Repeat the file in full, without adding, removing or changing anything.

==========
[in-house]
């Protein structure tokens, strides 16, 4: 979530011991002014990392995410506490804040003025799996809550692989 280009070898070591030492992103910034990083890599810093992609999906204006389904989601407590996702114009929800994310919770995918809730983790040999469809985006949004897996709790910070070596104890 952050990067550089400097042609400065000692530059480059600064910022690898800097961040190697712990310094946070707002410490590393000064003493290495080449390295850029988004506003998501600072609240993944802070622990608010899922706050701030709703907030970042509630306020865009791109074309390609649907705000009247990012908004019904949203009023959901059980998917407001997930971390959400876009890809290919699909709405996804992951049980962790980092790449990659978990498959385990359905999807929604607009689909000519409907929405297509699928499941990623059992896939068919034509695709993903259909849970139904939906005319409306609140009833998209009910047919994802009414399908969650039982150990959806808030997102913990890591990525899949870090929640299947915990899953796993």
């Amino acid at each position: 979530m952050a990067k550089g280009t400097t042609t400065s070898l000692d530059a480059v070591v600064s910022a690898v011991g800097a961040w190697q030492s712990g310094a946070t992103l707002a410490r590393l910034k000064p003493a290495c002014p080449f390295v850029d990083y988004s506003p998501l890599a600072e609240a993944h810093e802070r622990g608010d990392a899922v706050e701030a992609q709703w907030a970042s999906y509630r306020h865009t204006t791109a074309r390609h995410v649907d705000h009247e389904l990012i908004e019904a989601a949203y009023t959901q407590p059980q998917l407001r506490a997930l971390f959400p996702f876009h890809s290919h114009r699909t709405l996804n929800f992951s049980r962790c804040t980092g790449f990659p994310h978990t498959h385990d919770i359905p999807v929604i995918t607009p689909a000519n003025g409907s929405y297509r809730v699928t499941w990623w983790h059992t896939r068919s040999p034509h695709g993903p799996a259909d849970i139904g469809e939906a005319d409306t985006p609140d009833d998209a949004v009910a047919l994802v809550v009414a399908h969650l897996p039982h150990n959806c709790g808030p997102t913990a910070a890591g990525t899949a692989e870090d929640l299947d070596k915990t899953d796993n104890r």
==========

[in-house]
């Protein structure tokens, strides 16, 4: 979530011991002014990392995410506490804040003025799996809550692989 280009070898070591030492992103910034990083890599810093992609999906204006389904989601407590996702114009929800994310919770995918809730983790040999469809985006949004897996709790910070070596104890 952050990067550089400097042609400065000692530059480059600064910022690898800097961040190697712990310094946070707002410490590393000064003493290495080449390295850029988004506003998501600072609240993944802070622990608010899922706050701030709703907030970042509630306020865009791109074309390609649907705000009247990012908004019904949203009023959901059980998917407001997930971390959400876009890809290919699909709405996804992951049980962790980092790449990659978990498959385990359905999807929604607009689909000519409907929405297509699928499941990623059992896939068919034509695709993903259909849970139904939906005319409306609140009833998209009910047919994802009414399908969650039982150990959806808030997102913990890591990525899949870090929640299947915990899953796993």
């Amino acid at each position: 979530m952050a990067k550089g280009t400097t042609t400065s070898l000692d530059a480059v070591v600064s910022a690898v011991g800097a961040w190697q030492s712990g310094a946070t992103l707002a410490r590393l910034k000064p003493a290495c002014p080449f390295v850029d990083y988004s506003p998501l890599a600072e609240a993944h810093e802070r622990g608010d990392a899922v706050e701030a992609q709703w907030a970042s999906y509630r306020h865009t204006t791109a074309r390609h995410v649907d705000h009247e389904l990012i908004e019904a989601a949203y009023t959901q407590p059980q998917l407001r506490a997930l971390f959400p996702f876009h890809s290919h114009r699909t709405l996804n929800f992951s049980r962790c804040t980092g790449f990659p994310h978990t498959h385990d919770i359905p999807v929604i995918t607009p689909a000519n003025g409907s929405y297509r809730v699928t499941w990623w983790h059992t896939r068919s040999p034509h695709g993903p799996a259909d849970i139904g469809e939906a005319d409306t985006p609140d009833d998209a949004v009910a047919l994802v809550v009414a399908h969650l897996p039982h150990n959806c709790g808030p997102t913990a910070a890591g990525t899949a692989e870090d929640l299947d070596k915990t899953d796993n104890r």